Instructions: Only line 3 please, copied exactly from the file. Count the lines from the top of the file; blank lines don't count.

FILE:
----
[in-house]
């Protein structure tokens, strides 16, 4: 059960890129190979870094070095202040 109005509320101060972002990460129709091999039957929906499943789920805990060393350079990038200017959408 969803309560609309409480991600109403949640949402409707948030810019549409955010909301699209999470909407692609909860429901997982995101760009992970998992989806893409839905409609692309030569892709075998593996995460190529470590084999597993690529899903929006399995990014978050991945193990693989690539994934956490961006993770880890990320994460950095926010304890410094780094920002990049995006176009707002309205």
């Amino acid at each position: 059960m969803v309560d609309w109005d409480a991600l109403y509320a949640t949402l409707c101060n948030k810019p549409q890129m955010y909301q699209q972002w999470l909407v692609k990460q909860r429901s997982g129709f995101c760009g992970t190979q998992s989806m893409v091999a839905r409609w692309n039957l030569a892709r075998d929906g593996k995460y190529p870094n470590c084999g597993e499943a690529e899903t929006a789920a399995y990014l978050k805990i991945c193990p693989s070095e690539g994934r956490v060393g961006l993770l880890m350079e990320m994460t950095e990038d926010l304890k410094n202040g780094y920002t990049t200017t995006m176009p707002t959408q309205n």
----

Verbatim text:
């Amino acid at each position: 059960m969803v309560d609309w109005d409480a991600l109403y509320a949640t949402l409707c101060n948030k810019p549409q890129m955010y909301q699209q972002w999470l909407v692609k990460q909860r429901s997982g129709f995101c760009g992970t190979q998992s989806m893409v091999a839905r409609w692309n039957l030569a892709r075998d929906g593996k995460y190529p870094n470590c084999g597993e499943a690529e899903t929006a789920a399995y990014l978050k805990i991945c193990p693989s070095e690539g994934r956490v060393g961006l993770l880890m350079e990320m994460t950095e990038d926010l304890k410094n202040g780094y920002t990049t200017t995006m176009p707002t959408q309205n």